Tomorrow Halloween parade downtown. Wish me good luck!!!
Hope you had fun 🙂
1. Alisa in France
2. English & French
3. My 8-year-old son, Benjamin, has been slacking off about his English work at school. He works independently with a workbook I send with him. To make up for this recent lack of practice, I had him write a story in English at home the other day instead. He moaned and groaned, and stared at his paper for a while, but he finally got started… and he got his revenge by writing this story:
“There was a dragon (in the Middle Ages) who was looking for a princess. This dragon was very big. He had some big wings. He was looking for a princess who was pretty, with pretty blonde hair and a pretty face. Then the dragon found his princess and killed her.”
Well… I guess I didn’t say it had to have a happy ending!
That’s really funny – I love it how kids surprise us by coming up with their own spin on things.
1. Mayken in France
2. French and German
3. We live in France, where until this past school year, there was no school on Wednesdays for preschool and elementary school children. My daughter Flora who was in her first preschool year, didn’t like Wednesdays when there was no preschool but daycare. So every Wednesday morning she would act up and refuse to go.
In February, when she was three-and-a-half, there was one week when she acted up every single day. On Monday, a school day, on Tuesday, a school day, on Wednesday, a daycare day. But none of those days had prepared me for Thursday.
She rolled around on the floor of her bedroom in her pajamas. She didn’t want to get dressed. I had to hold her arms with one hand and her legs with another hand and pull her shirt and dress over her head. (Did you count how many hands I need for that?)
And this was February in France, so she also had to wear tights. And shoes of course. And a coat.
By the time she was dressed, it was too late to have breakfast. Why, you ask? Because French schools lock their doors so no-one who has no business there can come in (and kidnap the children from their classrooms). But that means that late-coming parents will also stand outside the locked doors and have to take their children to the office with them.
So at that point I grabbed a granola bar from the kitchen counter, tucked Flora under my arms and left. I’m her mom, not her dad, so carrying her all the way to school (5 minutes if I am alone and hurrying, anywhere between ten minutes and half an hour with her) while half-running was quite exhausting. And Flora still wasn’t cooperating. She was kicking with her legs and trying to hit me with her arms and screaming “Help! Let me down!”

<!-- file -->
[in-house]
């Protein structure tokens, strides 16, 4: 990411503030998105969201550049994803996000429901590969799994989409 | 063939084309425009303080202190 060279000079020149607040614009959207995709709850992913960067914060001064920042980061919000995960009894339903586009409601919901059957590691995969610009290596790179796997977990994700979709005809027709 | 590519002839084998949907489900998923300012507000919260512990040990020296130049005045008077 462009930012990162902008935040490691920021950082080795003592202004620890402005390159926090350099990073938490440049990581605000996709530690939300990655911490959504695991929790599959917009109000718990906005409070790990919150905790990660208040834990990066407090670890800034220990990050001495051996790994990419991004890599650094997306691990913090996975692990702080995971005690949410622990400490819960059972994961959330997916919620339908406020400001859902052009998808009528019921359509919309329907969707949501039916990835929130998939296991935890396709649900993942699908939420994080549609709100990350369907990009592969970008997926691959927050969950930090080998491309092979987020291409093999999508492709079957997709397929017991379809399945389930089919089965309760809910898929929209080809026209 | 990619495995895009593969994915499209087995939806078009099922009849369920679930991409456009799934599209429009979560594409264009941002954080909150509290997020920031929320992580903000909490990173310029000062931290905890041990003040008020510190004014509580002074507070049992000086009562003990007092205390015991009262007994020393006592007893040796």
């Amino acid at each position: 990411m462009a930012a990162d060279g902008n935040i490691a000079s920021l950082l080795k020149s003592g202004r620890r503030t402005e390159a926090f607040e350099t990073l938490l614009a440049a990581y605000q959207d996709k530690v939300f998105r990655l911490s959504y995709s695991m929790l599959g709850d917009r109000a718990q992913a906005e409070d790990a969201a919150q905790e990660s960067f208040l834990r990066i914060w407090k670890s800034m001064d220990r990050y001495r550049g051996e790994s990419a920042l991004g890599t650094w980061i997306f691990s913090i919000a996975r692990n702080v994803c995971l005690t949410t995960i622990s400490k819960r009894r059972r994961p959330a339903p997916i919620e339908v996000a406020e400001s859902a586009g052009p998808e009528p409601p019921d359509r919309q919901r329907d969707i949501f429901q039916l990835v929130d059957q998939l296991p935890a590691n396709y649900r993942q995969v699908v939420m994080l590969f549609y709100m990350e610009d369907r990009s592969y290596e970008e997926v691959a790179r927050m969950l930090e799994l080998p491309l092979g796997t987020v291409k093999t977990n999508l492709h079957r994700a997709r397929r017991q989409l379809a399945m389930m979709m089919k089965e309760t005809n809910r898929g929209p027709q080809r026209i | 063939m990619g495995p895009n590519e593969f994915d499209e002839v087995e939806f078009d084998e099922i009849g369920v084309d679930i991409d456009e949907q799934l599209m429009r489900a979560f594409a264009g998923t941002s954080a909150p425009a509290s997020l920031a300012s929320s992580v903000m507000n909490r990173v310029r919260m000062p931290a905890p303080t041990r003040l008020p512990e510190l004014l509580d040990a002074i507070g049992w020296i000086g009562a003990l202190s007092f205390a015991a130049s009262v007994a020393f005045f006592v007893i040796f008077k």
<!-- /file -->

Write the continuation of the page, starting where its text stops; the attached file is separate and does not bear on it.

The only upside (for me) was that she was screaming in German, so at least no one would understand her.
Fortunately she calmed down (or maybe she was just too exhausted?) when we arrived at the school. The doors were still open, and I took her to her classroom. Now, normally kids are not allowed food in the classroom. But she hadn’t had any breakfast and lunch was several hours off. So I gave her the granola bar, sent her into the classroom and said to her teacher, “We had a technical problem this morning and she hasn’t had breakfast.” The teacher told her, “Sit down on the bench and eat your granola bar, when you’ve finished you can go and play.”
I left to go to the office (alone!), wondering what the teacher thought had happened. I still wonder that today.
“Technical problem”! Love it! And the scenes you describe are horribly familiar…
I feel a bit guilty to admit it, but when I see a parent struggling with a recalcitrant child in public (especially on the way to preschool), I find myself thinking “good to see it’s not just me”.
And on October 31st, my little monster became a little water monster…
I took her to the swimming pool on Friday evening, since swim school takes a break during the school holidays, and the pool excursion with daycare the previous week confined all twenty kids to the 10cm deep play pool. Which is not fun when you can swim and dive.
So we spent over an hour in the ~1m deep pool, diving with my daughter’s diving rings. (It was so much fun watching her under water that I started considering to ask Santa for a basic underwater camera!)
But then it was time to leave. I’d given her 15 minutes advance notice – the sort of 15 minutes that eventually turn into 30 minutes. But as soon as we left the water she started wailing like a siren. (The sirens of Antiquity, not the fire sirens.) It lasted all through showering, getting our stuff from the lockers, finding a changing cabin, getting all the stuff (including bike helmets and accessories from her Halloween celebration that day at daycare) into the cabin, and getting her dried and dressed (and myself too). The theme was “I don’t want to go home” alternating with “I don’t want to leave”, with a variation of “I want to go back upstairs” (the changing rooms are downstairs from the pool).
Fortunately, and contrary to the events described in my dry land little monster story, there wasn’t too much physical resistance, and eventually I got her into her clothes. When we left the cabins, the wailing stopped and I could dry her hair and strap her into the bike seat to go home.
Needless to say, we won’t be doing that again any time soon. Even though all the wailing was in German.
I’m just glad swim school starts again next Saturday…